Love, Sex, and Babies
The science behind attraction
"One of the prominent effects of early BPA exposure is that it eliminates a number of sex differences in brain and behavior," Liisa Galea and Cindy Barhain wrote. It turned out that BPA-exposed males have impaired spatial ability (can't find their way out of a maze or to their nest, considered unattractive to females). They also suffer from decreased exploratory ability (incurious and easily lost), and overall reduced attractiveness to the opposite sex. They may even smell different from their peers—in rodents, a sign of unhealthiness. Females are disgusted.
On a population level, how might BPA affect us? Might boys in the U.S. grow up to have poorer spatial skills—and, because it's linked, weaker mathematical ability? Might they have little interest in exploring the world, preferring to hang out at home? Might our national temperament become more placid? Because BPA is lined with obesity and heart disease, will we become fatter and more sedate? And what about our sex lives?
Take a look at human history through the lens of hormones, as Harvard University's Daniel Lord Smail did in his fascinating book, On Deep History and the Brain. Smail introduces a new view in which physiology and culture evolve symbiotically in a process driven by brain chemistry. Caffeine stimulated the body and mind, driving the industrial revolution and the modern corporation. Tobacco help us to focus and be calm. These substances changed the character of society. Now we have environmental toxins such as BPA (and other hormone disruptors such as phthlates and PCBs) that may also change our culture in subtle but very real ways.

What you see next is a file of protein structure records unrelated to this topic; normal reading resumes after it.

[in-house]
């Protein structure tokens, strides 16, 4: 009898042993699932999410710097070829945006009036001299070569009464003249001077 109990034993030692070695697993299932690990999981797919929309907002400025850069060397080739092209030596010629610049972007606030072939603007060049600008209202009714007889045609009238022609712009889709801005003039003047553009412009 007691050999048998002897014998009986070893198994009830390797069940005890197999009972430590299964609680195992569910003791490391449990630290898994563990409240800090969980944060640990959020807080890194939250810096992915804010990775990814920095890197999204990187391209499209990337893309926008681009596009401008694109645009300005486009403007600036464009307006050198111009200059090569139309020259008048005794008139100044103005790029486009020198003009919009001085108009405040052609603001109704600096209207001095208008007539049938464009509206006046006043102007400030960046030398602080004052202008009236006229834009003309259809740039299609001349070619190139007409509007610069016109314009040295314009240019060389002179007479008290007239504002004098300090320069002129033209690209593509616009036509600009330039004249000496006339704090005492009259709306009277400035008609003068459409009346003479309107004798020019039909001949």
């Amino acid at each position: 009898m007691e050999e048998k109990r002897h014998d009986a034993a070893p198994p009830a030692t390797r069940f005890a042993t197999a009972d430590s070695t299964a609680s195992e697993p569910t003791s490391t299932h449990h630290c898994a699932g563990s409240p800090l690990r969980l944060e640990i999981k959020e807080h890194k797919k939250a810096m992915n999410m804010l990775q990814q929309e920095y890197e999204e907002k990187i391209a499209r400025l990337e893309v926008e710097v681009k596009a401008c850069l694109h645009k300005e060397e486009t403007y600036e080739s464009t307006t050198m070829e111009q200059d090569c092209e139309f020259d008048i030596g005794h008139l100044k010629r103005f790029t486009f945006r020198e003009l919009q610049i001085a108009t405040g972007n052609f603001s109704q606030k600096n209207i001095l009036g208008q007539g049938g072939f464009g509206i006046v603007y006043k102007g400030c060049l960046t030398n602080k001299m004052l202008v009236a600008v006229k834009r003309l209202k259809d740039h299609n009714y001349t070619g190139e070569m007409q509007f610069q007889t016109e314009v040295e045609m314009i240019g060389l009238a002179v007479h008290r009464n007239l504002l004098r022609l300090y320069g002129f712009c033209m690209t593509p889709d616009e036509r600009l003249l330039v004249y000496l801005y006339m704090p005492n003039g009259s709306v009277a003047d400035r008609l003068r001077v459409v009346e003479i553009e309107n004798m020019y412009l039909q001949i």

Much of the trouble with BPA lies in its ability to fool estrogen receptors into thinking it's estrogen. Imagine a man doesn't know that the woman he's marrying is really an alien in drag, and you have a sense of the danger here. BPA disrupts any process that estrogen normally mediates, affecting brain, body, and behavior. It also tinkers with the way genes express themselves, turning up those that would otherwise be turned off or down. BPA exposure has been linked to breast cancer, heart disease, obesity, diabetes, attention-deficit disorder, increased anxiety, a decreased IQ in children and a low sperm count in men.
One way that BPA tinkers with our systems is by attaching itself to strands of DNA and "turning on" certain genes (removing methyl groups) that are normally turned off—resulting in obesity, cancer, and other problems. This is classic epigenetics—an environmental trigger affects the way that genes behave. Nutrients in green vegetables, beans, eggs, and soy may be protective (in those of us who include enough in our diet) because they turn off genes that BPA otherwise turns on.